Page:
Last week, a sheep-counting expedition found a mysterious monolith deep in the Utah desert, and they warned the world to stay away.
This is a great opening for a science fiction story, and also the actual events of late November 2020. As local news outlet KSL TV lays out, a Utah Department of Public Safety helicopter crew discovered a 10- to 12-foot steel object that they described as a “monolith.” The crew found the object installed in the canyon’s rock floor on November 18th, and they found “no obvious indication” of its source. On November 23rd, they posted photos of it to Instagram and the DPS site.
DPS has avoided saying exactly where the monolith is. “It is in a very remote area and if individuals were to attempt to visit the area, there is a significant possibility they may become stranded and require rescue,” it wrote. But while the monolith remains an irresistible mystery, its location has turned into a lesson on how to find almost anything online, including an enigmatic metal sculpture. Within hours, someone had inevitably opened a Reddit forum to locate the monolith. And less than a day after the sculpture’s existence was revealed, someone seems to have actually done it.
A Utah DPS public affairs officer didn’t immediately respond to a request for comment about the supposed location of the monolith. And I’m not printing the alleged coordinates beyond confirming that the place is remote and highly inhospitable. In all seriousness: please don’t visit the mysterious Utah monolith.
That said, the monolith-hunting process is impressive in its own right. And the evidence for its location, put forward by Reddit user Tim Slane, is strong. Slane pinpointed the coordinates of a small redstone canyon with a narrow gap that closely matches the social media photos. Satellite images from Google Earth reveal something in the middle: a hard-to-see object that casts a sharp, tall, and narrow shadow across the ground. The object seems relatively new. Google Earth photos from 2013 and mid-2015 show no trace of it, but it’s clearly visible by October of 2016, when the surrounding ground has also been apparently cleared of scrub. App developer Bruno Philipe posted Apple Maps imagery of the canyon, but the monolith area was shrouded in shadow.
Slane found the canyon with some clever cross-referencing — a process he says he’s honed with the online game Geoguessr, where players deduce the locations of random Google Street View pictures. “I started to realize I had a talent for finding places just based on the geography. All that paired with an abundance of curiosity about the world led me to spend a lot of time on Google Earth,” he told The Verge over Reddit chat.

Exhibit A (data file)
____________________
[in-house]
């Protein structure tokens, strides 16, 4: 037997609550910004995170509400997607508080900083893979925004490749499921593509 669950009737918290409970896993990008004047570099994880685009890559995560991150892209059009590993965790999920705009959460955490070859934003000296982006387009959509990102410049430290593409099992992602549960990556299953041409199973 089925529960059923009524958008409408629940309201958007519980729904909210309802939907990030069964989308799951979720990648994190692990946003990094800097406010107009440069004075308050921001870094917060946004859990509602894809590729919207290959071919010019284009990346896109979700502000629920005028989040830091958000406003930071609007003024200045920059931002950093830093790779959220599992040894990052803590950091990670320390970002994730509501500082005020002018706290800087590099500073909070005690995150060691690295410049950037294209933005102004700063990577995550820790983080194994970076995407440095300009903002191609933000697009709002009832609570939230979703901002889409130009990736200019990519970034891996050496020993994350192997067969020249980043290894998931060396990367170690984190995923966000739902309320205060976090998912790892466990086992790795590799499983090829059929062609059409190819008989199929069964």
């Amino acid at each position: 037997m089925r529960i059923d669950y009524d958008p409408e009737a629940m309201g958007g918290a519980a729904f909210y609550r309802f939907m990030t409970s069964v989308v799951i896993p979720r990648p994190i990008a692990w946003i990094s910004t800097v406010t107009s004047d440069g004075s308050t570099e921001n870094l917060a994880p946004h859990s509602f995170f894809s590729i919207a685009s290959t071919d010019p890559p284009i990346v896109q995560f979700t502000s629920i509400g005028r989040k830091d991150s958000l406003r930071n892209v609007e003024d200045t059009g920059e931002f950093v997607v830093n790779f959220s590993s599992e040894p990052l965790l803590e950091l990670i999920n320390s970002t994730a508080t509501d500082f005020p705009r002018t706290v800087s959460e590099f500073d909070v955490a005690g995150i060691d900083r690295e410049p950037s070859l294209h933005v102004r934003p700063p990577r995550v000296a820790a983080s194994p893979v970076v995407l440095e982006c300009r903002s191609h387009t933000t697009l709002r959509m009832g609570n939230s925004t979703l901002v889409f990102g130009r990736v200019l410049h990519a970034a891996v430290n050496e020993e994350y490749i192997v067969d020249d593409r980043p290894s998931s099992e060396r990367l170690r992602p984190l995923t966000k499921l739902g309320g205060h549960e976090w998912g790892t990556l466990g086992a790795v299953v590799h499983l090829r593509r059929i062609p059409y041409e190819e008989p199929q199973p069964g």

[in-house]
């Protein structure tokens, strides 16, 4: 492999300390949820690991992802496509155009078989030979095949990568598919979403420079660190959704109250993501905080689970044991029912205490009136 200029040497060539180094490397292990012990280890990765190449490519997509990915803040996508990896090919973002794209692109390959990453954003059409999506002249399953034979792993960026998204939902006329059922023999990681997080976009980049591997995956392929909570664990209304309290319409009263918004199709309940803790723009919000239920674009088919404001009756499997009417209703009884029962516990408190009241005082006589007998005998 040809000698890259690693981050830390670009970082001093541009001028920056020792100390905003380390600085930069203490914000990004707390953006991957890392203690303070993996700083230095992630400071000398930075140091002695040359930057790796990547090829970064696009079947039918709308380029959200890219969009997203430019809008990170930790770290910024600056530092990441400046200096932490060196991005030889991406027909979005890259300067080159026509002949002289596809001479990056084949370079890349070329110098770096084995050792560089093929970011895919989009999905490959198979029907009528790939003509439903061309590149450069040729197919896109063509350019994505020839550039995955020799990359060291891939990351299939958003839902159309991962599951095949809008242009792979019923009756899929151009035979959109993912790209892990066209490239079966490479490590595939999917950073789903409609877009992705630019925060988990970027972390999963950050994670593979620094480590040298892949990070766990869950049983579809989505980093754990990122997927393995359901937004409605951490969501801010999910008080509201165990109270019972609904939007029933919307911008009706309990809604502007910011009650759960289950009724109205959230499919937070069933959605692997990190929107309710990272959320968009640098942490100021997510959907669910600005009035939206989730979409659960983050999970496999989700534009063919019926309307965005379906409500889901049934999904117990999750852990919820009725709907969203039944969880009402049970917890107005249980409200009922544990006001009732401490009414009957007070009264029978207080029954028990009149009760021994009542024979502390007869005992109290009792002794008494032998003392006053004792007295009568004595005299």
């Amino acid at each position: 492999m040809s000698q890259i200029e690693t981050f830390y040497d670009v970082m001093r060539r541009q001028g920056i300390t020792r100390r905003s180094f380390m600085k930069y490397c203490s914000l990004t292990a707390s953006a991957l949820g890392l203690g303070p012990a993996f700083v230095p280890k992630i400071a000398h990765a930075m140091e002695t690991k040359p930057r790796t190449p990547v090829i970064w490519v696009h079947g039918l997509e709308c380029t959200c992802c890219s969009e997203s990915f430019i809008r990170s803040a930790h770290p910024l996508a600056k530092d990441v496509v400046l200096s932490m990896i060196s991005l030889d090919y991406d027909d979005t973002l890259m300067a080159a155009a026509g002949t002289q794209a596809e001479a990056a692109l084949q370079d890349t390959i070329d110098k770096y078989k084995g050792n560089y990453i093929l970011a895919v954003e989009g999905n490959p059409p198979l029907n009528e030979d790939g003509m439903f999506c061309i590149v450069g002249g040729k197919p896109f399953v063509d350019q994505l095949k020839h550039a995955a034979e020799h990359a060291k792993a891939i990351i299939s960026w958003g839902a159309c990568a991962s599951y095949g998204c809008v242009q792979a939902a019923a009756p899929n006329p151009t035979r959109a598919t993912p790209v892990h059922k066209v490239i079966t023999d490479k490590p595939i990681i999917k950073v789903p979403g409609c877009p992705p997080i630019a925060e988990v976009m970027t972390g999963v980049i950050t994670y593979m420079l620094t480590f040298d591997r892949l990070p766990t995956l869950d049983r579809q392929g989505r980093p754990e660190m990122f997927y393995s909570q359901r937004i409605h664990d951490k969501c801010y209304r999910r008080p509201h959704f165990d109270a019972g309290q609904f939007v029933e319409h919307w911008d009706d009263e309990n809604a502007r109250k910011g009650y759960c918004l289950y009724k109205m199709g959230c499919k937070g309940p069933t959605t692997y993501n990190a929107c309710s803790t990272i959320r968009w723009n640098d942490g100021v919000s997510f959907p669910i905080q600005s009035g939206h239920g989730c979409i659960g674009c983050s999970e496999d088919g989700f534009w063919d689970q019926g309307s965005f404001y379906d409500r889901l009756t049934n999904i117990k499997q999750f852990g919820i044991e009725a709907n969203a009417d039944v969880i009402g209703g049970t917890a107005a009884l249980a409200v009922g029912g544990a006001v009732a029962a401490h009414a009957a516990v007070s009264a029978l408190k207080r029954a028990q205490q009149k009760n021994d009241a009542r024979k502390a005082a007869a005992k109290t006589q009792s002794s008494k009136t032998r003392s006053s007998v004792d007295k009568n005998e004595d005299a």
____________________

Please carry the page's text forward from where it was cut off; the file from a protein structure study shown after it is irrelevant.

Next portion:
In this case, he compared the flight path of the helicopter against the red-and-white sandstone terrain of the DPS videos. He says he was aided by clues like the cliffs’ height, the canyon’s erosion pattern (indicating a more exposed area), and a flat floor suggesting it wasn’t frequently flooded (and, by extension, was near the top of a watershed). “The monolith was a little easier than other photos,” he says.
This obviously doesn’t answer the biggest question: who built the monolith?
Alongside jokes about 2001: A Space Odyssey, some news outlets have suggested specific avant-garde artists. The Art Newspaper compares the monolith to the “plank” sculptures of minimalist artist John McCracken, who died in 2011. His gallerist David Zwirner told The New York Times that “I believe this is definitely by John.” A Zwirner spokesperson offered a conflicting opinion to The Guardian, though, saying it was probably “a work by a fellow artist paying homage to McCracken.” And if Slane’s timeline is correct, the monolith was placed years after McCracken’s death.
Some Reddit users suggested the more contemporary Petecia Le Fawnhawk. Le Fawnhawk’s work is full of stark sculptures in remote locations — just days ago, she posted a free-standing arched mirror erected in the sand. But she denied creating the monolith. “Although I cannot claim this one, I did have the thought to plant secret monuments in the desert,” Le Fawnhawk said in an email to The Verge. “As we can see, perhaps we could all use a little more mystery.”
Slane is less sympathetic to the monolith — which, DPS officials noted, was placed without authorization on federal land. “It is illegal, destructive to the rock, and potentially disruptive to the Big Horn Sheep if it becomes a trend,” he says. Unusual or photogenic natural landscapes, including Antelope Canyon just south of Utah, have suffered when tourists descended on them. “Hopefully the [Bureau of Land Management] or National Park Service send out a crew to take it down.”
So, again: the Utah monolith is fascinating, and the detective work it inspired is ingenious. But we should attempt no landings there.